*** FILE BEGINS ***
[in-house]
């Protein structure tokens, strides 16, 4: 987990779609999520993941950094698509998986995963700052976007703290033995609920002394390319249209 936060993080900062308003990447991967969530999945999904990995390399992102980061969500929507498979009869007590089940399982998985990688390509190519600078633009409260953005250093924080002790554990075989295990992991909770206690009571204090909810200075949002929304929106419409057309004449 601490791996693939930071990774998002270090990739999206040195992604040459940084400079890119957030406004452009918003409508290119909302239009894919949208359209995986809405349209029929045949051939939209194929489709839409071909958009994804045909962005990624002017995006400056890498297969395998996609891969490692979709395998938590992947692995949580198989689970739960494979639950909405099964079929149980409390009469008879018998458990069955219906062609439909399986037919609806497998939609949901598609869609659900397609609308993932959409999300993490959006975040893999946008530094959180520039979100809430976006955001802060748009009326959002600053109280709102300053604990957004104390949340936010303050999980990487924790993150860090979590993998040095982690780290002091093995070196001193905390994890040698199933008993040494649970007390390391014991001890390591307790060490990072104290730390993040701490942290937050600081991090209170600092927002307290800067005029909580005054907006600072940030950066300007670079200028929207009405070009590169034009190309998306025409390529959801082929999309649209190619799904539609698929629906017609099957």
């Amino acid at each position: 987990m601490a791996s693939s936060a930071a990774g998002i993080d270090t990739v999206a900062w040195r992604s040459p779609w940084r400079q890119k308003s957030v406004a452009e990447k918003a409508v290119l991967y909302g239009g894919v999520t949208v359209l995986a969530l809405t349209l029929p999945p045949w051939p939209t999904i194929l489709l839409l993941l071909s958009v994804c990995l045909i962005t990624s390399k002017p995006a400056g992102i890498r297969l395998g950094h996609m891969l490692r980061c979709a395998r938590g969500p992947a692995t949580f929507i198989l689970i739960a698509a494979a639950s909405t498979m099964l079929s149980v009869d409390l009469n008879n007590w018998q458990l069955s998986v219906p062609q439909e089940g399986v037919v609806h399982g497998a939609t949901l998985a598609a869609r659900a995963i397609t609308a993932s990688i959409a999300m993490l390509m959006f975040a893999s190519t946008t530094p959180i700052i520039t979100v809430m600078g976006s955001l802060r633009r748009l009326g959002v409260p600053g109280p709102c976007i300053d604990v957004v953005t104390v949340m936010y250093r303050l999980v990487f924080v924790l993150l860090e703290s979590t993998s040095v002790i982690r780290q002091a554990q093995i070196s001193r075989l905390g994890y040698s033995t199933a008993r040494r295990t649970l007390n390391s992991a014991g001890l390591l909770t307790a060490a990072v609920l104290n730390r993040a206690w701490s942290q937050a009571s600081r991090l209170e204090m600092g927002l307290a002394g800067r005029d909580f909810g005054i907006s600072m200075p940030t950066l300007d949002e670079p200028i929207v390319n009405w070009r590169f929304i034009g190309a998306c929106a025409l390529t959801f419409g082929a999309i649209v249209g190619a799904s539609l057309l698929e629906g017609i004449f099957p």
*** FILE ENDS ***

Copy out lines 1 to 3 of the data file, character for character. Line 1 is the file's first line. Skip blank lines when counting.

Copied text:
[in-house]
């Protein structure tokens, strides 16, 4: 987990779609999520993941950094698509998986995963700052976007703290033995609920002394390319249209 936060993080900062308003990447991967969530999945999904990995390399992102980061969500929507498979009869007590089940399982998985990688390509190519600078633009409260953005250093924080002790554990075989295990992991909770206690009571204090909810200075949002929304929106419409057309004449 601490791996693939930071990774998002270090990739999206040195992604040459940084400079890119957030406004452009918003409508290119909302239009894919949208359209995986809405349209029929045949051939939209194929489709839409071909958009994804045909962005990624002017995006400056890498297969395998996609891969490692979709395998938590992947692995949580198989689970739960494979639950909405099964079929149980409390009469008879018998458990069955219906062609439909399986037919609806497998939609949901598609869609659900397609609308993932959409999300993490959006975040893999946008530094959180520039979100809430976006955001802060748009009326959002600053109280709102300053604990957004104390949340936010303050999980990487924790993150860090979590993998040095982690780290002091093995070196001193905390994890040698199933008993040494649970007390390391014991001890390591307790060490990072104290730390993040701490942290937050600081991090209170600092927002307290800067005029909580005054907006600072940030950066300007670079200028929207009405070009590169034009190309998306025409390529959801082929999309649209190619799904539609698929629906017609099957």
């Amino acid at each position: 987990m601490a791996s693939s936060a930071a990774g998002i993080d270090t990739v999206a900062w040195r992604s040459p779609w940084r400079q890119k308003s957030v406004a452009e990447k918003a409508v290119l991967y909302g239009g894919v999520t949208v359209l995986a969530l809405t349209l029929p999945p045949w051939p939209t999904i194929l489709l839409l993941l071909s958009v994804c990995l045909i962005t990624s390399k002017p995006a400056g992102i890498r297969l395998g950094h996609m891969l490692r980061c979709a395998r938590g969500p992947a692995t949580f929507i198989l689970i739960a698509a494979a639950s909405t498979m099964l079929s149980v009869d409390l009469n008879n007590w018998q458990l069955s998986v219906p062609q439909e089940g399986v037919v609806h399982g497998a939609t949901l998985a598609a869609r659900a995963i397609t609308a993932s990688i959409a999300m993490l390509m959006f975040a893999s190519t946008t530094p959180i700052i520039t979100v809430m600078g976006s955001l802060r633009r748009l009326g959002v409260p600053g109280p709102c976007i300053d604990v957004v953005t104390v949340m936010y250093r303050l999980v990487f924080v924790l993150l860090e703290s979590t993998s040095v002790i982690r780290q002091a554990q093995i070196s001193r075989l905390g994890y040698s033995t199933a008993r040494r295990t649970l007390n390391s992991a014991g001890l390591l909770t307790a060490a990072v609920l104290n730390r993040a206690w701490s942290q937050a009571s600081r991090l209170e204090m600092g927002l307290a002394g800067r005029d909580f909810g005054i907006s600072m200075p940030t950066l300007d949002e670079p200028i929207v390319n009405w070009r590169f929304i034009g190309a998306c929106a025409l390529t959801f419409g082929a999309i649209v249209g190619a799904s539609l057309l698929e629906g017609i004449f099957p």